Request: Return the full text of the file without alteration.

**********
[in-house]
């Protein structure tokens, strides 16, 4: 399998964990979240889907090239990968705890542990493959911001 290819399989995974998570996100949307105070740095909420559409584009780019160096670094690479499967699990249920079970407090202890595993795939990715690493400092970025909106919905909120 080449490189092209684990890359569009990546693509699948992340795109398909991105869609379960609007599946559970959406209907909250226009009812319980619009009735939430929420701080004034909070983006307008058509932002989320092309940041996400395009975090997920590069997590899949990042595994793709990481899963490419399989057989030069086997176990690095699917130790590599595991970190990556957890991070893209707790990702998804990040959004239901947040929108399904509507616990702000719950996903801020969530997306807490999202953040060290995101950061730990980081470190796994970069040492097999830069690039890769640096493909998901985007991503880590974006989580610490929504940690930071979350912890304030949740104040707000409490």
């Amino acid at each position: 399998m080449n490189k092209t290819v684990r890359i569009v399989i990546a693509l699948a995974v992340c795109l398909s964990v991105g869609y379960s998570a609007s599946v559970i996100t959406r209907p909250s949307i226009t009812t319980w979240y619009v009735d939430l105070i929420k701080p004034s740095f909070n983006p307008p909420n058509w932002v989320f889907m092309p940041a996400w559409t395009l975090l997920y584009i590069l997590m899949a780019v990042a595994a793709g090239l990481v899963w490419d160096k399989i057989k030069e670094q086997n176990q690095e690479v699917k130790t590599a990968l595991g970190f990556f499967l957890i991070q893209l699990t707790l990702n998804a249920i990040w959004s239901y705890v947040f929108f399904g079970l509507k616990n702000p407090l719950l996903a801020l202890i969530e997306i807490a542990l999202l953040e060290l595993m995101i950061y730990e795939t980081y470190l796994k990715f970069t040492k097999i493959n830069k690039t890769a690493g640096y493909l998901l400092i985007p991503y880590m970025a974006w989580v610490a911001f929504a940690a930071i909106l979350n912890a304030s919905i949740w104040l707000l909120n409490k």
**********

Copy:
[in-house]
């Protein structure tokens, strides 16, 4: 399998964990979240889907090239990968705890542990493959911001 290819399989995974998570996100949307105070740095909420559409584009780019160096670094690479499967699990249920079970407090202890595993795939990715690493400092970025909106919905909120 080449490189092209684990890359569009990546693509699948992340795109398909991105869609379960609007599946559970959406209907909250226009009812319980619009009735939430929420701080004034909070983006307008058509932002989320092309940041996400395009975090997920590069997590899949990042595994793709990481899963490419399989057989030069086997176990690095699917130790590599595991970190990556957890991070893209707790990702998804990040959004239901947040929108399904509507616990702000719950996903801020969530997306807490999202953040060290995101950061730990980081470190796994970069040492097999830069690039890769640096493909998901985007991503880590974006989580610490929504940690930071979350912890304030949740104040707000409490």
């Amino acid at each position: 399998m080449n490189k092209t290819v684990r890359i569009v399989i990546a693509l699948a995974v992340c795109l398909s964990v991105g869609y379960s998570a609007s599946v559970i996100t959406r209907p909250s949307i226009t009812t319980w979240y619009v009735d939430l105070i929420k701080p004034s740095f909070n983006p307008p909420n058509w932002v989320f889907m092309p940041a996400w559409t395009l975090l997920y584009i590069l997590m899949a780019v990042a595994a793709g090239l990481v899963w490419d160096k399989i057989k030069e670094q086997n176990q690095e690479v699917k130790t590599a990968l595991g970190f990556f499967l957890i991070q893209l699990t707790l990702n998804a249920i990040w959004s239901y705890v947040f929108f399904g079970l509507k616990n702000p407090l719950l996903a801020l202890i969530e997306i807490a542990l999202l953040e060290l595993m995101i950061y730990e795939t980081y470190l796994k990715f970069t040492k097999i493959n830069k690039t890769a690493g640096y493909l998901l400092i985007p991503y880590m970025a974006w989580v610490a911001f929504a940690a930071i909106l979350n912890a304030s919905i949740w104040l707000l909120n409490k």